While defined contribution pension plans evolve and defined benefit plans decline, the McGill University pension plan is a true blend of both types — at least for some employees.
When Sebastien Betermier, an associate professor of finance at the university’s Desautels Faculty of Management, joined the plan after 2009, a DC arrangement was available for all new plan members. “For employees who joined the year before me, what you have is a DC, but with a floor,” he says.
Essentially, the original version functions as a DC plan, but with a minimum guarantee. It makes a DB calculation for each member based on their final salary and age of retirement. If the amount is higher than what a member would have earned if they put 100 per cent of contributions into the default investment option, the plan makes up the difference.
McGill’s hybrid plan is just one example of how these arrangements elude strict definitions. But, even though no two are exactly alike, new tools and legislation are facilitating the arrival of more hybrid plans on Canada’s pension landscape.
The hybrid umbrella
A plan like McGill’s, with a minimum benefit regardless of market performance and a DC layer so members can invest individually, has a flexibility that appeals to members, says Kevin Rozek, vice-president and consulting actuary at the Segal Group Inc.
That flexibility can go even further, he adds, referring to plans with a smaller defined benefit and a component that offers members a wider range of choices. Plan sponsors can provide a credit, with or without a matching feature, which members can put towards a DC plan, another savings vehicle like a tax-free savings account or a registered retirement savings plan, or use to boost their health-care benefits.
“In those types of plans, it really allows the member to have some sort of choice on where their current assets go, because everybody has a different financial situation as they’re working,” says Rozek. “But yet, it still provides some sort of basic DB benefit so there is some retirement savings at the end of the day.”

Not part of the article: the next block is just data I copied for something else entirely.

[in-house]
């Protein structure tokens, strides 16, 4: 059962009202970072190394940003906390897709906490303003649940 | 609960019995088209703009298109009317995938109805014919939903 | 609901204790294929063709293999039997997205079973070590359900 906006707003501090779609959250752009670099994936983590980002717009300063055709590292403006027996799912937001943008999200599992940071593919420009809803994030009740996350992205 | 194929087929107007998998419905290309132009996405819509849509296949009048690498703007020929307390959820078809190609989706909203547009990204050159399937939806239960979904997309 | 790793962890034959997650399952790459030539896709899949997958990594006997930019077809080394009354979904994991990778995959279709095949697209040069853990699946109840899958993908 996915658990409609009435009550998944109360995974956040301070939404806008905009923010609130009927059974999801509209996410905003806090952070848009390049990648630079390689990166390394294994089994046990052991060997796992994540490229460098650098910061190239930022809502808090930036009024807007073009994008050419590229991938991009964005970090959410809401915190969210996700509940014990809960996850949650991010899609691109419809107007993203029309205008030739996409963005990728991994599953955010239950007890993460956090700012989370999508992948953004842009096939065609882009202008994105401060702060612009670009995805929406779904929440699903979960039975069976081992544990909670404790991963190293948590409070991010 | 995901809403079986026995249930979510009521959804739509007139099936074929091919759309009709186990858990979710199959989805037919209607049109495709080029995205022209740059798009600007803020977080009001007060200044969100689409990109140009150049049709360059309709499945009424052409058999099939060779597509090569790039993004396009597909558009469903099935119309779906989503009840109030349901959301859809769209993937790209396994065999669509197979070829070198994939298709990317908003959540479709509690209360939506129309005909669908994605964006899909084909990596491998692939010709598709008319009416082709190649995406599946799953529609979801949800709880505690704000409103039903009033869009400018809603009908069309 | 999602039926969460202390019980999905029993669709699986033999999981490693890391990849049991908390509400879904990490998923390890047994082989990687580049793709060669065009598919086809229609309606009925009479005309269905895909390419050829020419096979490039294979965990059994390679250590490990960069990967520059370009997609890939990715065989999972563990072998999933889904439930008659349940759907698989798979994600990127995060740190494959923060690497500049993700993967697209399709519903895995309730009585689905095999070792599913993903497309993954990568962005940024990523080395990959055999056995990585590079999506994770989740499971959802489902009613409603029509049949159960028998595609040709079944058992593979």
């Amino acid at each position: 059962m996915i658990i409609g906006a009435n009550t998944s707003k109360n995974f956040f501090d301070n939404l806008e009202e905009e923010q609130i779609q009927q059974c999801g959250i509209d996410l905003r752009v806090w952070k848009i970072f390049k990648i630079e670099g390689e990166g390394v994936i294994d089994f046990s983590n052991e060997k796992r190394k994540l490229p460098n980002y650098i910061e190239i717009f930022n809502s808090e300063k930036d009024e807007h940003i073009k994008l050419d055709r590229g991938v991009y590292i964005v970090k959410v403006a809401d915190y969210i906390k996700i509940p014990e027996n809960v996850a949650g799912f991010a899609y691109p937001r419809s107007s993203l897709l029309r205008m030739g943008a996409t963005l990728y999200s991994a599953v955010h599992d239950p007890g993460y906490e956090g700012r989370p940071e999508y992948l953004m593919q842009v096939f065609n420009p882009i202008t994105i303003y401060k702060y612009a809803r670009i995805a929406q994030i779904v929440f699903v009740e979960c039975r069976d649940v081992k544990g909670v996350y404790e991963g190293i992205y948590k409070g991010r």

However, plan sponsors should avoid creating too much of a jumbled melange of plan features, he cautions, noting it could disengage employees. “I have heard of some plans that were just way too complex for the employees to understand and they had to basically . . . go back to where they started.”
Indeed, when using a hybrid arrangement, a solid, clear communications strategy is integral, says Jillian Kennedy, partner and head of DC and financial wellness in Canada at Mercer. “Plans are struggling with . . . engaging employees, because these are such complicated structures that it’s very difficult to simply tell an employee what they have to do and what they don’t have to do.”
Employees in DB plans may feel they don’t have to engage because everything is taken care of by their plan sponsor, she says, noting that attitude can be dangerous if plan members become too lethargic when it comes to preparing for retirement.
Some DB plan sponsors are choosing to tackle that lethargy by adding an additional voluntary savings or investment benefit where the plan member does have to make a choice, adds Kennedy.
Stay on target
Another option under the hybrid banner is a target-benefit plan. Similar to a DC plan, it can have either fixed or variable contributions. But in other respects, it functions like a DB plan, in that it calculates an ongoing benefit based on a formula and pools longevity and risk among all plan members. The benefits are adjustable according to the plan’s investment performance. Target-benefit plans are attractive for both plan sponsors and members, says Ed Lee, vice-president of retirement solutions at Morneau Shepell Ltd. While the flexibility of the plan is a major advantage for employers, it’s also better than a DC plan for members in two ways: it provides greater risk protection and pooling and it handles the problem of decumulation.